I made it through the first two-thirds of Makers: Women Who Make America before falling asleep on the couch last night when it premiered on PBS, and it was SO GOOD, in my totally biased opinion. (Listen, it was a super long day for me and I had a glass of wine – only the strongest among us could stay awake for all three hours under those conditions. It was still SO GOOD.) You can watch it on their website linked above and I’m sure it’ll be on repeat on PBS throughout Women’s History Month this March.
Being a PBS production, this documentary clearly had resources and connections. Almost everyone was in this! (Except most noticeably, to me, was the complete absence or mention of Angela Davis and Audre Lorde.) I appreciated the variety of women featured, everyone from Aileen Hernandez, second president of NOW, representing the kick off of the feminist movement, to Ai-jen Poo, director of the National Domestic Workers Alliance, leading the movement today. It balanced inspiring stories of women’s movement successes with acknowledgement of shortfalls like the exclusion of various demographics of women, namely women of color, queer women and poor women – no small part of America’s population of women to be sure. It also gave countermovements air time. Overall, it was thorough, balanced and engaging. Totally worth a watch or two or three.
I learned a lot of history watching this. Did you know that Betty Friedan referred to lesbians who tried to be part of the feminist movement as the “lavender menace”? She meant it in a derogatory way, but that is a name to be reclaimed if I ever heard one. Have you ever heard the one about when the press would push back on the feminist movement during demonstrations and ask, “are you going to be ladies today?” that they would respond deftly, “well we are women, so we’re going to act like women.” (This was before current feminism’s reclaiming of the term lady with a sense of irony, which I personally support. But I still love the sentiment of the women demonstrators response.) Did you know that the first black congresswoman, Congresswoman Shirley Chisholm, publicly declared that she believes she felt more discrimination as a woman than as a person of color? The documentary attributes this as a turning point for the inclusion of women of color into the feminist movement. These and so many more things were new knowledge or details for me.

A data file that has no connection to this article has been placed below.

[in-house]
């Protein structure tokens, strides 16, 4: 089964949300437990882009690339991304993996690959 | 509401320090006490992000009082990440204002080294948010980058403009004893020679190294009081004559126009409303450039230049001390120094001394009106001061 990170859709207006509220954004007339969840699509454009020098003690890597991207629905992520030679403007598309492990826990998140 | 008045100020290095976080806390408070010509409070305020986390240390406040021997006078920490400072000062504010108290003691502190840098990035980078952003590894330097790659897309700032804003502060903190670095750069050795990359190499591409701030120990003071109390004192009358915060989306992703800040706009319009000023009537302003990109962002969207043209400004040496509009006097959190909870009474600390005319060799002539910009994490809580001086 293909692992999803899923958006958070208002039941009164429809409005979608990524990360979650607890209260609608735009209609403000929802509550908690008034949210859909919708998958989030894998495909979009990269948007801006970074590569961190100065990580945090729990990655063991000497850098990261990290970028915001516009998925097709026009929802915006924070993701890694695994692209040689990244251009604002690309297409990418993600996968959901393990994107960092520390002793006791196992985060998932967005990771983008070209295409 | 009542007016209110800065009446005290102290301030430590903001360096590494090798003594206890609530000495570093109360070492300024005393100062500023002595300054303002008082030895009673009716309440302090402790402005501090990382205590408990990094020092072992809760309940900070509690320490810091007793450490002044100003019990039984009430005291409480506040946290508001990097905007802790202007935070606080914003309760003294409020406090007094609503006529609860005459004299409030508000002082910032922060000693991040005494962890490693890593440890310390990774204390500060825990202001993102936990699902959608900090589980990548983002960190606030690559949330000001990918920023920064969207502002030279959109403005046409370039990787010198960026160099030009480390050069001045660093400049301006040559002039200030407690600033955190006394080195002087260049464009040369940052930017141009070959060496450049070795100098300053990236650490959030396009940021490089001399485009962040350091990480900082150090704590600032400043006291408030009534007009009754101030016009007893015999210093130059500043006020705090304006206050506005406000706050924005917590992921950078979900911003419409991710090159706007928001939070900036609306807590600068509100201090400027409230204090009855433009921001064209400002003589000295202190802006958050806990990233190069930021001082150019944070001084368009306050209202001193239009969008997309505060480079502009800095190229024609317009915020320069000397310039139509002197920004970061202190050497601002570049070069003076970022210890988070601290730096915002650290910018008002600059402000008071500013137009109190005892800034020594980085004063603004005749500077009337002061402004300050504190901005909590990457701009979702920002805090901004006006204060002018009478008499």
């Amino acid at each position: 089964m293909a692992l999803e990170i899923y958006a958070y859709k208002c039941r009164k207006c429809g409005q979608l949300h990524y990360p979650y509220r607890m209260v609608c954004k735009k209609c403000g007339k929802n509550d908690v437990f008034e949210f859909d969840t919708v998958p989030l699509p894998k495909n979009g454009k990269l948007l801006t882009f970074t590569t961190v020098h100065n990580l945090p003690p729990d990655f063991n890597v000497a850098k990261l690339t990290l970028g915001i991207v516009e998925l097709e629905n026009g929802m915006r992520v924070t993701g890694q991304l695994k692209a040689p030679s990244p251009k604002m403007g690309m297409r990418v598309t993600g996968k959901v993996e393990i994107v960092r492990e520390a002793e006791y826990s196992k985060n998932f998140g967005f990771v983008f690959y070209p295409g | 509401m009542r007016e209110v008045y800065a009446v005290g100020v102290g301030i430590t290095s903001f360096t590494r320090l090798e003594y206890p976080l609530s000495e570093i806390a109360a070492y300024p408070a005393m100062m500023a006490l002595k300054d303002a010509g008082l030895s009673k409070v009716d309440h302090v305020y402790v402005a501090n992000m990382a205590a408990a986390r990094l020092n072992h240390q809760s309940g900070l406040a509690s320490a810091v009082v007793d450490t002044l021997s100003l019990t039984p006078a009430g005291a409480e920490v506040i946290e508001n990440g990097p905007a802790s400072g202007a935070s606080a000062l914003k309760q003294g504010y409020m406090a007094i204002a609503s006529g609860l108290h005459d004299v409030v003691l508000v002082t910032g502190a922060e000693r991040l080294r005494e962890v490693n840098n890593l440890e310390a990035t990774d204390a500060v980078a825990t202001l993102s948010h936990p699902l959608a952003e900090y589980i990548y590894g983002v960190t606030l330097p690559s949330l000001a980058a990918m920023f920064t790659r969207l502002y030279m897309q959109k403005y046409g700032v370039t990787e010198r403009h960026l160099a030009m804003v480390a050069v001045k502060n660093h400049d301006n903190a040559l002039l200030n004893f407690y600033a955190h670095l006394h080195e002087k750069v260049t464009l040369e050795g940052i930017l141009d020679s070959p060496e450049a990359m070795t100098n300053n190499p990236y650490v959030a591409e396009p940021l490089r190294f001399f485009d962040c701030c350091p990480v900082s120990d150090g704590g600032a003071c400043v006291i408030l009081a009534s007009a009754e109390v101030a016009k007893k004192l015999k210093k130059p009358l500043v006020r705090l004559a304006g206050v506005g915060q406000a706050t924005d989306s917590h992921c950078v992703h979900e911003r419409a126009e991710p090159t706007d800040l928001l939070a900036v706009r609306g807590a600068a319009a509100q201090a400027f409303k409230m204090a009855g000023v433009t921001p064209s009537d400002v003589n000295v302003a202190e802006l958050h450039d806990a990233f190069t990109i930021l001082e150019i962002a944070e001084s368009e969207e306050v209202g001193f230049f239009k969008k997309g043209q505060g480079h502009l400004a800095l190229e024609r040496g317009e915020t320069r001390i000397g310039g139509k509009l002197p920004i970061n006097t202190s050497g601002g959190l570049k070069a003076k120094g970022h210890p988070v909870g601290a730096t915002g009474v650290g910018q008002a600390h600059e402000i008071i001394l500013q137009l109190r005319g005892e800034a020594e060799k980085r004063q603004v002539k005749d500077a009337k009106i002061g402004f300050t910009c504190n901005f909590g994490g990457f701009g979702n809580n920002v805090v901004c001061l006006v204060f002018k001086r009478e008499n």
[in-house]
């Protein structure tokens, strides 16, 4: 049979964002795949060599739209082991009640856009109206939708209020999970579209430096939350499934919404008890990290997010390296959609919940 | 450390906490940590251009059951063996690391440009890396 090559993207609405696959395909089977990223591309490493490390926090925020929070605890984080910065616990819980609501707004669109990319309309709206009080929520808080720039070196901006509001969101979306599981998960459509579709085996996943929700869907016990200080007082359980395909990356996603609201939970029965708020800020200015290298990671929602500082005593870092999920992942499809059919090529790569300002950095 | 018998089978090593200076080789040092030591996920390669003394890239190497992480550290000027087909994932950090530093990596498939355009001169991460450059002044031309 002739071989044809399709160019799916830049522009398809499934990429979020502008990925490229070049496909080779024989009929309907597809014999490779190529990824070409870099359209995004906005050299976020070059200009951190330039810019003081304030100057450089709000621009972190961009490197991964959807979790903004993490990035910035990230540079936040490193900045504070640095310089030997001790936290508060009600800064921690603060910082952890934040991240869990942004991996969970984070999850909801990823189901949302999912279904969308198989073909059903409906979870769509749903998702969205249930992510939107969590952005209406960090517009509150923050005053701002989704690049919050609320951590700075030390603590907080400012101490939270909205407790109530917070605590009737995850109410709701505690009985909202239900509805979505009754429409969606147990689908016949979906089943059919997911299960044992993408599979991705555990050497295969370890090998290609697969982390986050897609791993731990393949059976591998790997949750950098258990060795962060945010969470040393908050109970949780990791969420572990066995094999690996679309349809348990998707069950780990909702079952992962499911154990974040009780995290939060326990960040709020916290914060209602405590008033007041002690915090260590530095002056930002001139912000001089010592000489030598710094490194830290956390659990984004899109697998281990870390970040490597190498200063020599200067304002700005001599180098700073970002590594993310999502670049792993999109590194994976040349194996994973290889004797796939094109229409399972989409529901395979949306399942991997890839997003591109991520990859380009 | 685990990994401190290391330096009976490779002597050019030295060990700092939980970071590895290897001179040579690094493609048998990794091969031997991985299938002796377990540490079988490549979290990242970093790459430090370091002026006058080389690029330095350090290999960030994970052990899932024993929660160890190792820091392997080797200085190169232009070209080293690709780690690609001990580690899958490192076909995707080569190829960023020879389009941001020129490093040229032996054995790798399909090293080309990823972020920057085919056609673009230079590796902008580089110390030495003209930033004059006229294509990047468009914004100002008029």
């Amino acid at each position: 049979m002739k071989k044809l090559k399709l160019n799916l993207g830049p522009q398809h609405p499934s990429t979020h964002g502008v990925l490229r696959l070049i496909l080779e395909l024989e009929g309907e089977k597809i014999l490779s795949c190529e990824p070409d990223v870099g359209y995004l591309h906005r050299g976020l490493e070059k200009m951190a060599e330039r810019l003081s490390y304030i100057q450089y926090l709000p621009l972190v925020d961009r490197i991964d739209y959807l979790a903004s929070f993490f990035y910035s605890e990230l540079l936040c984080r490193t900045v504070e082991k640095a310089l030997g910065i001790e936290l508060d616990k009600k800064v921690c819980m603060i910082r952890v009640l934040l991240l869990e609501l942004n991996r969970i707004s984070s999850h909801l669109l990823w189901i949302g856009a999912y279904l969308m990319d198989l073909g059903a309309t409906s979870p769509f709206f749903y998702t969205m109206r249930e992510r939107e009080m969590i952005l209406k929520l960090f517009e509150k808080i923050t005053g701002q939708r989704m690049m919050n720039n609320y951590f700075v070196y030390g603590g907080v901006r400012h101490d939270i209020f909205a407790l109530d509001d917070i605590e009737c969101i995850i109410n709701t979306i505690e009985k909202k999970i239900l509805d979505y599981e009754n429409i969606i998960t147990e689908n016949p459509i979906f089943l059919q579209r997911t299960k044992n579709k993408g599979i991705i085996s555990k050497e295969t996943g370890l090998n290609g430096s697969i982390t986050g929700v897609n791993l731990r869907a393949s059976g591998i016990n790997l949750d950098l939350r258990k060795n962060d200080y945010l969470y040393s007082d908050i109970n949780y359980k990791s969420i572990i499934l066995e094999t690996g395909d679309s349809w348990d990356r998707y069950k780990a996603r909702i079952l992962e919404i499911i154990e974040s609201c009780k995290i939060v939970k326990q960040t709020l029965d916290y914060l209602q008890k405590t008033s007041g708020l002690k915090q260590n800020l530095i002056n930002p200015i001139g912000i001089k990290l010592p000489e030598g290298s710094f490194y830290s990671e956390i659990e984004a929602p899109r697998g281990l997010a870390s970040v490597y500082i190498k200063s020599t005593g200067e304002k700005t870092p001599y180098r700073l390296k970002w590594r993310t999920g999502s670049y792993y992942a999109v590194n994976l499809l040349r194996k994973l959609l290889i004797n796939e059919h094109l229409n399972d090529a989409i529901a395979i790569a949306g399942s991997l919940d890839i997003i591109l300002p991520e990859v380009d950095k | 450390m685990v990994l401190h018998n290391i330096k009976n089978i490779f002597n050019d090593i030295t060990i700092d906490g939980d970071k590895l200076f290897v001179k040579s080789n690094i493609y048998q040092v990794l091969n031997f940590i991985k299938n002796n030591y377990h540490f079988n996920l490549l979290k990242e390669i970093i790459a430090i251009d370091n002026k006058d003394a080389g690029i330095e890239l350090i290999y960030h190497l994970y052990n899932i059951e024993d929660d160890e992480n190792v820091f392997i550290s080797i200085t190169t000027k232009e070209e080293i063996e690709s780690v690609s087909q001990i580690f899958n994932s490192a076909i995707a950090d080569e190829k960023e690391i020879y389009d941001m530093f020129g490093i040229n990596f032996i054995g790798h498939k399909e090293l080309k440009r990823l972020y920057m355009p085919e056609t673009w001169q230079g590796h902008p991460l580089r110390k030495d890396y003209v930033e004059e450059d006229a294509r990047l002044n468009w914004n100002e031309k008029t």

So much knowledge in this documentary! So many inspiring stories! But still balanced by acknowledgment of shortfalls and countermovements! What a great way to start of our month of celebrating American ladies with Women’s History Month.
I’ll watch it a second time with you if you bring the wine. I’ll even make some popcorn.